Masterpiece Story: Summer Evening on Skagen Sønderstrand by Peder Severin Krøyer
min Read21 September 2023
Summer Evening on Skagen Sønderstrand by Peder Severin Krøyer is a masterpiece of Danish Impressionism. It not only captures the beauty of the Danish landscape but also uses hidden mathematics to create a dynamic composition.
Peder Severin Krøyer was an incredibly talented artist who rapidly ascended into the Danish art world. At the young age of 14 years old, he was accepted into the Royal Academy of Fine Arts in Copenhagen, Denmark and he soon became a successful portrait painter that received many private commissions. In 1882 he was drawn to Skagen, a seaside fishing village on the Kattegat Strait, where he desired to establish an artists’ colony. Therefore, by 1891 Krøyer and his wife, Marie, eventually lived there permanently. It was during this vibrant seaside atmosphere that Peder Severin Krøyer created his most iconic painting – Summer Evening on Skagen Sønderstrand. Certainly, it is a masterpiece of Danish Impressionism.
Summer Evening on Skagen Sønderstrand is an oil on canvas measuring 150 cm wide by 100 cm high (59 in by 39 in). It depicts two women walking along the shoreline of an empty beach. The sun is setting to the back right of the two women as their dresses are illuminated and cast shadows to their front left. Nevertheless, the composition is dominated by shades of white and blue. Furthermore, the cream cotton dresses sympathize with the pale beach sand while the shimmering blue water blends into the overcast dark sky.
The overall composition of the painting seems quite relaxed and informal. However, nothing has been left to chance. The three main elements of the painting (women, shoreline and horizon) have been strategically placed according to mathematical calculations. If the painting is divided into one-third proportions (red lines), the women are placed one-third from the left side of the canvas horizontally, hence; their heads, a point of interest, are placed vertically one-third from the top edge of the canvas. Their bodies are, therefore; positioned to be one-third by one-third on the canvas which creates a dynamic off-center visual point.
In addition, the shoreline (in blue) follows the one-third proportions for its diagonal sweep across the canvas. It begins on the left edge one-third from the bottom. It then moves upwardly right towards another intersection of one-third proportions. The intersection is where a line one-third from the top meets a line one-third from the right. Thus, the shoreline’s steep trajectory across the canvas heightens the linear perspective of the beach scene. Consequently, it creates the illusion of a vast distant beach stretching far ahead of the two women.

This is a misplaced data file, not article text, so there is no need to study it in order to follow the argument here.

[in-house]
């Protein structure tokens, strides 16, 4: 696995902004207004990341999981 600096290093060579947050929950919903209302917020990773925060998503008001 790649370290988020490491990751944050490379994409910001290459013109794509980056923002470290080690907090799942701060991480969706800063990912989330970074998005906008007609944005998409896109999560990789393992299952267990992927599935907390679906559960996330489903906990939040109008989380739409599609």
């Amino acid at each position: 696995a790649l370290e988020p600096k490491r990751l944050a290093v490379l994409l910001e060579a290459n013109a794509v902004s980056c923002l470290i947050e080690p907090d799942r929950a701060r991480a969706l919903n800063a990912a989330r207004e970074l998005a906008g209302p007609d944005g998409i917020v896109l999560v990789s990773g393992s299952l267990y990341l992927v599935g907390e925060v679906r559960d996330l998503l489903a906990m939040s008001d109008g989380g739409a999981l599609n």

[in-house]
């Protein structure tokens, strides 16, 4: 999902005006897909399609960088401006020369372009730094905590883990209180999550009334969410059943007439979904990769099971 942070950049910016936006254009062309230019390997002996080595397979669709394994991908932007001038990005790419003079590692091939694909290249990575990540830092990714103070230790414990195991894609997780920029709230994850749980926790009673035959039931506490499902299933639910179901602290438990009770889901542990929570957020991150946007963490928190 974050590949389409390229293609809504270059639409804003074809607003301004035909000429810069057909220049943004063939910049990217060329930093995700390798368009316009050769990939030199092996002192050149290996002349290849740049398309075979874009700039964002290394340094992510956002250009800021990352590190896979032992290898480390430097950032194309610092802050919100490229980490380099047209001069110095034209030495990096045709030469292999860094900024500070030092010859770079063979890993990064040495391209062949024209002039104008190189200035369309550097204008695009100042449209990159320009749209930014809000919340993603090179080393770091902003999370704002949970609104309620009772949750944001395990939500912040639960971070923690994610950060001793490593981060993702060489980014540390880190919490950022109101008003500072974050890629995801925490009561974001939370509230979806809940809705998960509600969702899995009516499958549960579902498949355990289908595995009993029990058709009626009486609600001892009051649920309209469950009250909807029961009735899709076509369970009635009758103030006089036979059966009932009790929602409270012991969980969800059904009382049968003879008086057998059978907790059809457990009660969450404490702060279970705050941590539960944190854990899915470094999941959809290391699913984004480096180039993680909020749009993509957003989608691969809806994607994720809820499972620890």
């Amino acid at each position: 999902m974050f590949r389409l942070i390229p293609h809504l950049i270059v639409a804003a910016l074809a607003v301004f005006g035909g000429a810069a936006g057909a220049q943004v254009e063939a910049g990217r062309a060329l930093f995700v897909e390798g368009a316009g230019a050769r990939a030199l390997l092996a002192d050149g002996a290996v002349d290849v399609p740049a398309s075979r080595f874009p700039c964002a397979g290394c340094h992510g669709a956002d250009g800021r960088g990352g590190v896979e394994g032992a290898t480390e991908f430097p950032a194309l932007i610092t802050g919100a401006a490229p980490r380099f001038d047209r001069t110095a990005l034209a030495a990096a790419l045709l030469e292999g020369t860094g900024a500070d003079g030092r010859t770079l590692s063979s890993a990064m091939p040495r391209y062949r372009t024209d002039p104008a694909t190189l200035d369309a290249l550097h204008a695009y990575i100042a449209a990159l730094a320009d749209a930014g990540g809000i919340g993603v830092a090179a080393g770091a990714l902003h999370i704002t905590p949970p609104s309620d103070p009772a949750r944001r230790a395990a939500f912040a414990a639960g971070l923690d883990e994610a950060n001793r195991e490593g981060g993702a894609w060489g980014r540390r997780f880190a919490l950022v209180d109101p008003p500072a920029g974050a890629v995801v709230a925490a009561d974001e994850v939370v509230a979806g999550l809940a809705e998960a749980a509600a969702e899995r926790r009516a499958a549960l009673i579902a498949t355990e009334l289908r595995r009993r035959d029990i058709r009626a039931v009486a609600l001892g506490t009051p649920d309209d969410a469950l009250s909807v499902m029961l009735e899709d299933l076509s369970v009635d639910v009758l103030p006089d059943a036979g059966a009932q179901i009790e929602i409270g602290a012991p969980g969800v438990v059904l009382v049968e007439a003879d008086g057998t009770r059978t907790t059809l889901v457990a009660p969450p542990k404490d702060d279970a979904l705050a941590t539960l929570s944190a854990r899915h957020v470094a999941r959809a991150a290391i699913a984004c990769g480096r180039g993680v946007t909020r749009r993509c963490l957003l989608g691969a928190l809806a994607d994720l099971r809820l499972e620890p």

The horizon line (in yellow) is one-fourth from the painting’s top edge. It begins with the hilly green landscape on the right, follows the pale ribbon of sand, and then blurs where the sea and sky meet. Its high placement increases the painting’s uncentered layout. It creates imbalance but also allows a greater expanse of sand to dominate both the foreground and midground.
Who are the two walking women that dominate the foreground? They are the artist’s wife, Marie Krøyer, and a close friend, Anna Ancher. According to Peder Severin Krøyer, a dinner party had just finished, and the two friends decided to take a late evening stroll along the beach. What are they confidentially discussing? Perhaps Mrs. Krøyer is discussing the recent erratic behavior of her husband. He was sadly beginning to have some strange tendencies even by 1893. Unbeknownst to the two women and Peder Krøyer at the time, his condition would deteriorate, and he would eventually be institutionalized in 1900 for severe mental illness. So, do we perhaps witness a delicate conversation in a delicate landscape?
Summer Evening on Skagen Sønderstrand was first displayed in 1895, and it was greatly hailed as a masterpiece. It was immediately bought and held in various private collections until 1985 when it was finally donated by its last owner to the Skagens Museum in Skagen, Denmark. Nevertheless, for 90 years the painting was only appreciated by a small private audience, and it was mostly forgotten by the larger art world. Upon its donation, it was “rediscovered” and hailed as a “lost” masterpiece. What would Peder Severin Krøyer think about his painting’s re-emergence a century after its creation? Would he be amused or annoyed? Whatever his feelings, the modern world appreciates its delicate colors, strong lines, and harmonious atmosphere. It is a meditation in blue and white. It is Danish Impressionism. It is simply lovely.
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